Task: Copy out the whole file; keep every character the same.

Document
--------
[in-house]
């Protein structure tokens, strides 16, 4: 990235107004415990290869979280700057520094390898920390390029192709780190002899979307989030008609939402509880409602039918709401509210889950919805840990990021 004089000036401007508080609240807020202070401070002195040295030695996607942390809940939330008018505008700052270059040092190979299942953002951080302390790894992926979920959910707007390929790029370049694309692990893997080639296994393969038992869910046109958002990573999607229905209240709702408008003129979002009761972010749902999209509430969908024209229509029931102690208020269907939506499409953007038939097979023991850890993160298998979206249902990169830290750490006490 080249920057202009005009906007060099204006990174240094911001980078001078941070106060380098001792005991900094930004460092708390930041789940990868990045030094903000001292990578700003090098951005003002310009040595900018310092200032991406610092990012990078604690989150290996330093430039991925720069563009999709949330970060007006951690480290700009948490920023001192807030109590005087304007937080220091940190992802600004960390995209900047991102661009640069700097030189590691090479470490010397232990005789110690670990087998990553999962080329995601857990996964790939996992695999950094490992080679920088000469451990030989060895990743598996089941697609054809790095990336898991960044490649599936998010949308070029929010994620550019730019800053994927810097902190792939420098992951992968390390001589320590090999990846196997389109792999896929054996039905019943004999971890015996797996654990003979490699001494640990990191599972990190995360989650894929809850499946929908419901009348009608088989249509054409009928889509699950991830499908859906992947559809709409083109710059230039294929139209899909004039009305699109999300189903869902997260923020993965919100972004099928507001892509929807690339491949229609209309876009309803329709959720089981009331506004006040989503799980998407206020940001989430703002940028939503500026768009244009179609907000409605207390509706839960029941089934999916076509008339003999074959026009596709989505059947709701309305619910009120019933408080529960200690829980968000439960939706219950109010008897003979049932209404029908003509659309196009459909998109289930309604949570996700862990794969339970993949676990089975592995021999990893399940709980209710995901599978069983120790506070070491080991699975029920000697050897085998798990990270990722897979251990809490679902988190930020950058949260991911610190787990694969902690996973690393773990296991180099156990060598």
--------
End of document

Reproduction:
[in-house]
């Protein structure tokens, strides 16, 4: 990235107004415990290869979280700057520094390898920390390029192709780190002899979307989030008609939402509880409602039918709401509210889950919805840990990021 004089000036401007508080609240807020202070401070002195040295030695996607942390809940939330008018505008700052270059040092190979299942953002951080302390790894992926979920959910707007390929790029370049694309692990893997080639296994393969038992869910046109958002990573999607229905209240709702408008003129979002009761972010749902999209509430969908024209229509029931102690208020269907939506499409953007038939097979023991850890993160298998979206249902990169830290750490006490 080249920057202009005009906007060099204006990174240094911001980078001078941070106060380098001792005991900094930004460092708390930041789940990868990045030094903000001292990578700003090098951005003002310009040595900018310092200032991406610092990012990078604690989150290996330093430039991925720069563009999709949330970060007006951690480290700009948490920023001192807030109590005087304007937080220091940190992802600004960390995209900047991102661009640069700097030189590691090479470490010397232990005789110690670990087998990553999962080329995601857990996964790939996992695999950094490992080679920088000469451990030989060895990743598996089941697609054809790095990336898991960044490649599936998010949308070029929010994620550019730019800053994927810097902190792939420098992951992968390390001589320590090999990846196997389109792999896929054996039905019943004999971890015996797996654990003979490699001494640990990191599972990190995360989650894929809850499946929908419901009348009608088989249509054409009928889509699950991830499908859906992947559809709409083109710059230039294929139209899909004039009305699109999300189903869902997260923020993965919100972004099928507001892509929807690339491949229609209309876009309803329709959720089981009331506004006040989503799980998407206020940001989430703002940028939503500026768009244009179609907000409605207390509706839960029941089934999916076509008339003999074959026009596709989505059947709701309305619910009120019933408080529960200690829980968000439960939706219950109010008897003979049932209404029908003509659309196009459909998109289930309604949570996700862990794969339970993949676990089975592995021999990893399940709980209710995901599978069983120790506070070491080991699975029920000697050897085998798990990270990722897979251990809490679902988190930020950058949260991911610190787990694969902690996973690393773990296991180099156990060598």